Example Longitudinal and Shear Wave Phased Array Ultrasonic Testing Data
Longitudinal and shear wave ultrasound are commonly used for bridge pin inspections. Similarly, conventional ultrasonic testing (UT) and phased array ultrasonic testing (PAUT) are also commonly deployed depending on the complexity of the inspection and the desired outcomes. Shown below in Figure 3 is example longitudinal wave PAUT data. The PAUT longitudinal wave S-scan on the right scan is setup from -10 degrees to + 10 degrees with 1 degree resolution. The A-scan on the left shows the active angle in the S-scan. The pin tested is approximately 8” long and a strong backwall is observed at this distance. The pin body to thread transition is detected at approximately 6.5” from the pin face from which phased array data were acquired. In between the start of the threads and the opposite pin face, the individual threads are observed. The data correlates well with a simple reflection amplitude analysis. The transition from the pin body to the threaded section provides ultrasonic reflections in the 20 – 40 % full screen height (%FSH) range. The underlying threads, while discernable, produce lower amplitude ultrasonic reflections. The pin end provides a very strong ultrasonic reflections greater that 100 %FSH. The test data from multiple pin face locations concludes that no significant diameter reduction or cracks are present.
Figure 3: Phased array ultrasonic testing of steel bridge pin example longitudinal wave data. Active focal law A-scan shown on the right. -10 degrees to + 10 degrees with 1 degree resolution longitudinal wave S-scan shown in the right.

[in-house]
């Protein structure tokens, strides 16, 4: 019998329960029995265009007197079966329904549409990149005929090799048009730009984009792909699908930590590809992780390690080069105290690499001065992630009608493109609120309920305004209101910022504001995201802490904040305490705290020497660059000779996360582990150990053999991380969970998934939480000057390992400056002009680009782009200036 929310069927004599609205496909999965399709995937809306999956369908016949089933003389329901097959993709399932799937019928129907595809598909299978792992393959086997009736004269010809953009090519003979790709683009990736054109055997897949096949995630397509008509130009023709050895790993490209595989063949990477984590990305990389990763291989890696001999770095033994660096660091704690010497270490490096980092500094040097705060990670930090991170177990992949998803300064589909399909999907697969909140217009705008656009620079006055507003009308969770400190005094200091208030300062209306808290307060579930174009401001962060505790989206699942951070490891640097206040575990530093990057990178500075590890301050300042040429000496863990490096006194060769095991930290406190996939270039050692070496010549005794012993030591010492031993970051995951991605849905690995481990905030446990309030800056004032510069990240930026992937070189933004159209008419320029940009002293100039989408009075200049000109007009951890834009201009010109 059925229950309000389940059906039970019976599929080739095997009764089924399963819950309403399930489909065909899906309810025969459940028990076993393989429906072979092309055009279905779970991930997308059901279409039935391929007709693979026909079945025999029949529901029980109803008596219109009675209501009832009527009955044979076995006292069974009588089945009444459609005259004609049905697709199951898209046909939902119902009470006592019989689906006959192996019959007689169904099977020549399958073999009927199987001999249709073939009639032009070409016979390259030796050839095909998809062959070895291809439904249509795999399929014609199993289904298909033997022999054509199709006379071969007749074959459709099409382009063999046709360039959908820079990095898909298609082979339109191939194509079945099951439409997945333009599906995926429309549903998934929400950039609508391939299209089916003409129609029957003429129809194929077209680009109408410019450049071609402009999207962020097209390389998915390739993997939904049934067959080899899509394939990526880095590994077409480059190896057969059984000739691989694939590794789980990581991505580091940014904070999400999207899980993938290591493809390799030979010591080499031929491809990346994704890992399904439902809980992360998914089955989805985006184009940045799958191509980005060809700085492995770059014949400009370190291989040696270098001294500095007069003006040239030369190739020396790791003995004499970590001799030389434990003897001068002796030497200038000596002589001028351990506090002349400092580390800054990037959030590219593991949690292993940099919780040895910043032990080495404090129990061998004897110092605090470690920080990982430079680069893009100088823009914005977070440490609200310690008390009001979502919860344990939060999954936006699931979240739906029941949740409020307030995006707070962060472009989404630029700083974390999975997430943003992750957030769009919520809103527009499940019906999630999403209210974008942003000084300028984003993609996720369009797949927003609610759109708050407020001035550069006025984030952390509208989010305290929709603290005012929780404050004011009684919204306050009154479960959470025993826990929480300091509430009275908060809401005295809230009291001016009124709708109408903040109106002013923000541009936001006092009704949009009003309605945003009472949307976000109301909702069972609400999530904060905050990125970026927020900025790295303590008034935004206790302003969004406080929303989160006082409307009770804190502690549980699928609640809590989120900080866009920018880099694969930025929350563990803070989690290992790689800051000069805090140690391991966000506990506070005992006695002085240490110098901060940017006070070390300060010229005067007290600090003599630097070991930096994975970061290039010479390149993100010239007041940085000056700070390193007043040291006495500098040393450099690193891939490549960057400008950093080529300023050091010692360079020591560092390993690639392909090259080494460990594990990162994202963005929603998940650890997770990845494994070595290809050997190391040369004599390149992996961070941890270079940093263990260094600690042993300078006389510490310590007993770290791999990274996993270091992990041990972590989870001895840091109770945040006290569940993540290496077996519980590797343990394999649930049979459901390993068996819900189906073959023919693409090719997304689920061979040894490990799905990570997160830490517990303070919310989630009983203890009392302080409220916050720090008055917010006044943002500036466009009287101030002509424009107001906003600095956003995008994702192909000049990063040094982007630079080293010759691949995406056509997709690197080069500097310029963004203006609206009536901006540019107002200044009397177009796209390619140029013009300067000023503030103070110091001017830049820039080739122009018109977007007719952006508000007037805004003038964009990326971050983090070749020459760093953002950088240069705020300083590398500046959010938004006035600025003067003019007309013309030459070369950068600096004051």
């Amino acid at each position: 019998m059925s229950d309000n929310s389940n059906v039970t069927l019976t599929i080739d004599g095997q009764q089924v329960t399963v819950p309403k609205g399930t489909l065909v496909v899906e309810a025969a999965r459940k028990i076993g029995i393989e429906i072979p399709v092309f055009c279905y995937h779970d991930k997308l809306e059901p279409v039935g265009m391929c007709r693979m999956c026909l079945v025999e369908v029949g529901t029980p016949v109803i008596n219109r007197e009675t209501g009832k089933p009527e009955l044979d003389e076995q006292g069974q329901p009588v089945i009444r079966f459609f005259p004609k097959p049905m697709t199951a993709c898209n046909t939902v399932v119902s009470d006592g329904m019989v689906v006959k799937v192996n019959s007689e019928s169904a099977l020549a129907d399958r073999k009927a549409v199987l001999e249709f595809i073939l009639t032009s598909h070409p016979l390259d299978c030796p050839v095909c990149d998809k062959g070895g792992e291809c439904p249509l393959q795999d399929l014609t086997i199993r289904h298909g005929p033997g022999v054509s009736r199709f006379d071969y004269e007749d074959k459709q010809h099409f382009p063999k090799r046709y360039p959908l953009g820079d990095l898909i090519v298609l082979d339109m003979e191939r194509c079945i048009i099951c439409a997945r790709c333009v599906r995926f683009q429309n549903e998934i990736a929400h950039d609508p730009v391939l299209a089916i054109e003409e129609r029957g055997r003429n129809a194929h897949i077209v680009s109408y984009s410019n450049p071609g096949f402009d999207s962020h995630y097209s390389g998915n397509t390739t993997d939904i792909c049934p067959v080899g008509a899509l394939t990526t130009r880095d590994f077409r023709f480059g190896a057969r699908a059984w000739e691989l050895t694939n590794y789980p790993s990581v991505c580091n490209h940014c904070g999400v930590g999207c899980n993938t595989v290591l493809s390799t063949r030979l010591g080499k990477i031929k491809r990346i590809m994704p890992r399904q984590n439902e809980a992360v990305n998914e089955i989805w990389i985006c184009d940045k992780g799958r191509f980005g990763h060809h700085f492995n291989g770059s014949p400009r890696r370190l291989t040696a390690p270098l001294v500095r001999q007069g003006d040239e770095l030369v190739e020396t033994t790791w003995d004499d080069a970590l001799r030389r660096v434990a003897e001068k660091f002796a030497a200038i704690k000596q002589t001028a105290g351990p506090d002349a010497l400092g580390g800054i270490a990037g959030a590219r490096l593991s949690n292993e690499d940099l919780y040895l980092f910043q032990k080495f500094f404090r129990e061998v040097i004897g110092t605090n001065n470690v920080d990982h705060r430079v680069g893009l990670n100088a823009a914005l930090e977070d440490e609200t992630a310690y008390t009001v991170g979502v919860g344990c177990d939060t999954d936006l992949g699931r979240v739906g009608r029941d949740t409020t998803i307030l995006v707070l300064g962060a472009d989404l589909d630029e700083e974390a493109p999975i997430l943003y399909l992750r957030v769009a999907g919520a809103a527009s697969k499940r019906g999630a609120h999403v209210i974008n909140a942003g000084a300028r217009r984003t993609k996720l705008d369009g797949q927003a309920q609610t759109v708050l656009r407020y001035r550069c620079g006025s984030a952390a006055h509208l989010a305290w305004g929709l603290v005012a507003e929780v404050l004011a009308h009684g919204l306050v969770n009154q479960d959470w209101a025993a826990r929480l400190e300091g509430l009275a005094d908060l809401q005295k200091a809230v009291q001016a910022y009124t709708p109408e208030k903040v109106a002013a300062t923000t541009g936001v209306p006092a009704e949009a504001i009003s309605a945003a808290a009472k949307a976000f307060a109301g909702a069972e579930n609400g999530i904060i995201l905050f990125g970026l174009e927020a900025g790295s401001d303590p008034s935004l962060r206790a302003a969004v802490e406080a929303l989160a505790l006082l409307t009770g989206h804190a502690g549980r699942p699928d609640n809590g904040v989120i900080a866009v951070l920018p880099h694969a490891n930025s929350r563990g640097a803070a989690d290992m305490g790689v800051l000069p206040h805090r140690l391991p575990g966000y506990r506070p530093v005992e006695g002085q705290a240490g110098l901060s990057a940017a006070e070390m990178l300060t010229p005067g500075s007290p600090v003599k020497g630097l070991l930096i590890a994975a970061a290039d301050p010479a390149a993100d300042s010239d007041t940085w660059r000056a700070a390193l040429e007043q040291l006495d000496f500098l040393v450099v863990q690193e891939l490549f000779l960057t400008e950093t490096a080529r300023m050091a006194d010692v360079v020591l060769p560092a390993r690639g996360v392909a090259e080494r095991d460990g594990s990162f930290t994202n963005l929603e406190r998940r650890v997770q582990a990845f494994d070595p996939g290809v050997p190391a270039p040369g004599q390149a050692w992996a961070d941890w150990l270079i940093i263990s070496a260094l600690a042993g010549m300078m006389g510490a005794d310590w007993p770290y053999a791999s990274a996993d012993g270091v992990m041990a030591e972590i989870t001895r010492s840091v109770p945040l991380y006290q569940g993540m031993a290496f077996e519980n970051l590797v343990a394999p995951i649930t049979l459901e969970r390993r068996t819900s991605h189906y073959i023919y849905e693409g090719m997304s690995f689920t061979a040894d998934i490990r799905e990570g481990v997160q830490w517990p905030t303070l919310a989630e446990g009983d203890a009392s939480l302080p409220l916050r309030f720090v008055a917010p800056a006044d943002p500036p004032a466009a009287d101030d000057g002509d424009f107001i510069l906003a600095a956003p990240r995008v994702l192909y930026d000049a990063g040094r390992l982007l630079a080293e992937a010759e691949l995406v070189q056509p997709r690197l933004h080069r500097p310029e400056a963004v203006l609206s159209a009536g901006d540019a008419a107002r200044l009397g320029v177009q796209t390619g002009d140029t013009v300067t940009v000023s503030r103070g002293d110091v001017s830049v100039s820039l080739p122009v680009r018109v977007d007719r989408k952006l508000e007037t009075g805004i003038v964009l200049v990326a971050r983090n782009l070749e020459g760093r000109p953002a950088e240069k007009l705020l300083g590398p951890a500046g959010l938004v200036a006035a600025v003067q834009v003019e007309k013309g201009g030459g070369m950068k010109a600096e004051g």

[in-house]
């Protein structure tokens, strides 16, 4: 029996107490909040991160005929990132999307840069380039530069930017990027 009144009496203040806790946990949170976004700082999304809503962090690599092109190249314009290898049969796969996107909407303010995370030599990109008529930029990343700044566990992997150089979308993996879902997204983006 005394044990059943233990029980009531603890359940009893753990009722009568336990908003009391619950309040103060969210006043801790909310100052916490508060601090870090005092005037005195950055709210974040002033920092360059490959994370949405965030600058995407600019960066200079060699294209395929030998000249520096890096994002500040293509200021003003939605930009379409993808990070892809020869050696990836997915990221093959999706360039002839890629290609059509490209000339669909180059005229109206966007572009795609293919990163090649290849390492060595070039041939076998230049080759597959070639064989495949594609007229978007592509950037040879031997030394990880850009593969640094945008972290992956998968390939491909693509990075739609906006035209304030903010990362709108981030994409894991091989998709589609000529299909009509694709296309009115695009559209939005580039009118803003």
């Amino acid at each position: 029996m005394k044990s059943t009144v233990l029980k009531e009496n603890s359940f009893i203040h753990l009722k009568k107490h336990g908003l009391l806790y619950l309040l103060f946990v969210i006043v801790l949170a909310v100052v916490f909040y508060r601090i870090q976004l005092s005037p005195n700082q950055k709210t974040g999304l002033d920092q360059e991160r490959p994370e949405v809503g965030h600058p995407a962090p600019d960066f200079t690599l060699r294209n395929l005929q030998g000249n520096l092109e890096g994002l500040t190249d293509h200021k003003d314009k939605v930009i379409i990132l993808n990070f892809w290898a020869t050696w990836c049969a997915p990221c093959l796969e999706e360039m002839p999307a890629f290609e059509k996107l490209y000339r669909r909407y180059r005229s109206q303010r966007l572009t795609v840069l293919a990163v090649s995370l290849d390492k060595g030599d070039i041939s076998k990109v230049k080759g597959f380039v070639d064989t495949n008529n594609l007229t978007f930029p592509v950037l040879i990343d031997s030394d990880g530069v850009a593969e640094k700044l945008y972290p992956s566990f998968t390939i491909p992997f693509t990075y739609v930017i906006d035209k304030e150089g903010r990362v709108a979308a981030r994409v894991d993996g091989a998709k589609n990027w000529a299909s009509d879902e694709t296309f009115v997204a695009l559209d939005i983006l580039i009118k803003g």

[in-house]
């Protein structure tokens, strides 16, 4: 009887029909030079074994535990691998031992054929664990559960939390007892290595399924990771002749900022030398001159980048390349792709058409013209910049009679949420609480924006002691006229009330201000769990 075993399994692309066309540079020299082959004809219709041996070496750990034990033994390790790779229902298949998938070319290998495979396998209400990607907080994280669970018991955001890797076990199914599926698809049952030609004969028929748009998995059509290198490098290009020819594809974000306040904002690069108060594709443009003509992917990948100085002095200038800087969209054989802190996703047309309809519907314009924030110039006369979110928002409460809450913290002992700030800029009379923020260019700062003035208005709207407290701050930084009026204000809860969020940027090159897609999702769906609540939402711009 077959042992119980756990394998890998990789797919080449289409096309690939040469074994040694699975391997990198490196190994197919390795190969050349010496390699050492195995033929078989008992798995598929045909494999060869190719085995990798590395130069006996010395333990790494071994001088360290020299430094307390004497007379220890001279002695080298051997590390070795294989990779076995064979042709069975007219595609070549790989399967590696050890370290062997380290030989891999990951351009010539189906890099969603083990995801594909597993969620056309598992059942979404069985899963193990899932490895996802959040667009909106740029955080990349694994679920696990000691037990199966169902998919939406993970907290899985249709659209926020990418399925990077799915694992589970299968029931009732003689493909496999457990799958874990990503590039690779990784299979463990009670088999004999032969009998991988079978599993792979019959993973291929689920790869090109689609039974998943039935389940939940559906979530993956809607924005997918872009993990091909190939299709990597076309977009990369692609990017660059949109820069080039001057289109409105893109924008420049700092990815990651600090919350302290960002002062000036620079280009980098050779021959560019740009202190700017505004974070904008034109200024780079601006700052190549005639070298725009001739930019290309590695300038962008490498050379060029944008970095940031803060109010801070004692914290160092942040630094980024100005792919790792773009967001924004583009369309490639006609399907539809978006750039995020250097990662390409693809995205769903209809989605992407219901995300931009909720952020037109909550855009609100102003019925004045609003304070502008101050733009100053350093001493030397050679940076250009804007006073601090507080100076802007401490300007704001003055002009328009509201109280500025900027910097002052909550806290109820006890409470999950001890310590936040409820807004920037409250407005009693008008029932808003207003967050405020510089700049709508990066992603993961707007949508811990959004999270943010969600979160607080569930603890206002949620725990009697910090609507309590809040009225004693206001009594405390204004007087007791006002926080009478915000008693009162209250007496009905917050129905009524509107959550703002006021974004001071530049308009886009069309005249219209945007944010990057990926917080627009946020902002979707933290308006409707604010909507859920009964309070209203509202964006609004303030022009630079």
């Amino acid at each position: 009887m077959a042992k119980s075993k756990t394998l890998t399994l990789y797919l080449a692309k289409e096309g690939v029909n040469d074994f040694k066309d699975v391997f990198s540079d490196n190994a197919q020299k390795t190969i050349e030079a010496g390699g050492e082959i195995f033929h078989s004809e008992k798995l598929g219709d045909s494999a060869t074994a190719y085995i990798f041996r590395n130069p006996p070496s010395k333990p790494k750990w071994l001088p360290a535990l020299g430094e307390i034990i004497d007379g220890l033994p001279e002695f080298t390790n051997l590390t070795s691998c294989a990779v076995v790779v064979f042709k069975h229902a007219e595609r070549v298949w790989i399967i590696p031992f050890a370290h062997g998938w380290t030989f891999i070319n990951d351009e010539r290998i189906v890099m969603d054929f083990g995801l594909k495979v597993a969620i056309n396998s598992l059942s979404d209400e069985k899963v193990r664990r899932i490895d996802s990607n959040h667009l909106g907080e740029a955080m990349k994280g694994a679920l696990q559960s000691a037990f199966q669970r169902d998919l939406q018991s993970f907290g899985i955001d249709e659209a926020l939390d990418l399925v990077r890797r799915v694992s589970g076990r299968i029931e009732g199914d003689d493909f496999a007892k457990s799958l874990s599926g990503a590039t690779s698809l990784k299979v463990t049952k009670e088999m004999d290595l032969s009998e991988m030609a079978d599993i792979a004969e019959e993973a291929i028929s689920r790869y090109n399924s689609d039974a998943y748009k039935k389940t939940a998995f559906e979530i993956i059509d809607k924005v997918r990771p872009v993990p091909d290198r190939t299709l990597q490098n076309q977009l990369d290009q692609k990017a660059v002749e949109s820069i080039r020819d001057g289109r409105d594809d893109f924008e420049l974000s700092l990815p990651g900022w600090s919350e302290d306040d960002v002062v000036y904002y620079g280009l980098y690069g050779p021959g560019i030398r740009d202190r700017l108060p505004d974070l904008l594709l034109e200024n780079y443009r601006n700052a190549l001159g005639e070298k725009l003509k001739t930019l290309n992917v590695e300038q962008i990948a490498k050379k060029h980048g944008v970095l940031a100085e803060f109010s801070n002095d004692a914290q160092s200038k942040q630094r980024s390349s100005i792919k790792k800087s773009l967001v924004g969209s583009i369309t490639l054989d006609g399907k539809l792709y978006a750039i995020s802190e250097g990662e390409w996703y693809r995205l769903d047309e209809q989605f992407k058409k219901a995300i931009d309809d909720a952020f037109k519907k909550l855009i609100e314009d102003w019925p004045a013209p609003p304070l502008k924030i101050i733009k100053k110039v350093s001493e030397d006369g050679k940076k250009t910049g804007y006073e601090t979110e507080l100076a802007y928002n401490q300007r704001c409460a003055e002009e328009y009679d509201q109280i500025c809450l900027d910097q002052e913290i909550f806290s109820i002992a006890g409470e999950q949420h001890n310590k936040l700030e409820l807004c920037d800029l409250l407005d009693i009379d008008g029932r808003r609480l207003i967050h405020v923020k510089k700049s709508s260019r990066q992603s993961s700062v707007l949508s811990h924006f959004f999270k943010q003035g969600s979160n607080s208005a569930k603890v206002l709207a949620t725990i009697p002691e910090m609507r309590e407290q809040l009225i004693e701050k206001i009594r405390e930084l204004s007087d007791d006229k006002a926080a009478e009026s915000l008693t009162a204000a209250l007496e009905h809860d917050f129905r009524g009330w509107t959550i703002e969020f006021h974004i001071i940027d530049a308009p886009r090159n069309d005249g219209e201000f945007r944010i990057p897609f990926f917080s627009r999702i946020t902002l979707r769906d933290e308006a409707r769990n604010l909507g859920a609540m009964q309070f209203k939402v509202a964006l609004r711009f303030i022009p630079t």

Figure 4: Phased array ultrasonic testing of steel bridge pin example shear wave data. Active focal law A-scan shown on the right. 40 degrees to 70 degrees with 1 degree resolution shear wave S-scan shown in the right.
Figure 4 is example shear wave PAUT data. The PAUT shear wave S-scan on the right scan is setup from 40 degrees to 70 degrees with 1 degree resolution and is targeting the near surface threads for any root cracks. The A-scan on the left shows the active angle in the S-scan. The individual threads are surveyed and with each thread aligning vertically and the thread pitch rough the vertical distance between the thread faces. The test data from multiple pin face locations concludes that no significant diameter cracks have initiated and propagated in the threaded area.
Steel bridge pins are critical components in the construction of bridges, providing structural support, load transfer, and the ability to accommodate movement and rotation. Their proper function and maintenance are essential for the safety, stability, and longevity of the bridge, making them an important consideration in bridge design and maintenance practices. Longitudinal and shear wave phased array ultrasonic testing (PAUT) provide full volumetric inspection of the near surface threaded area, shoulders, and pin body.
FHWA-HRT-04-042 – Guidelines for Ultrasonic Inspection of Hanger Pins
American Society for Testing and Materials, ASTM 388/A 388M, Standard Practice for Ultrasonic Examination of Heavy Steel Forgings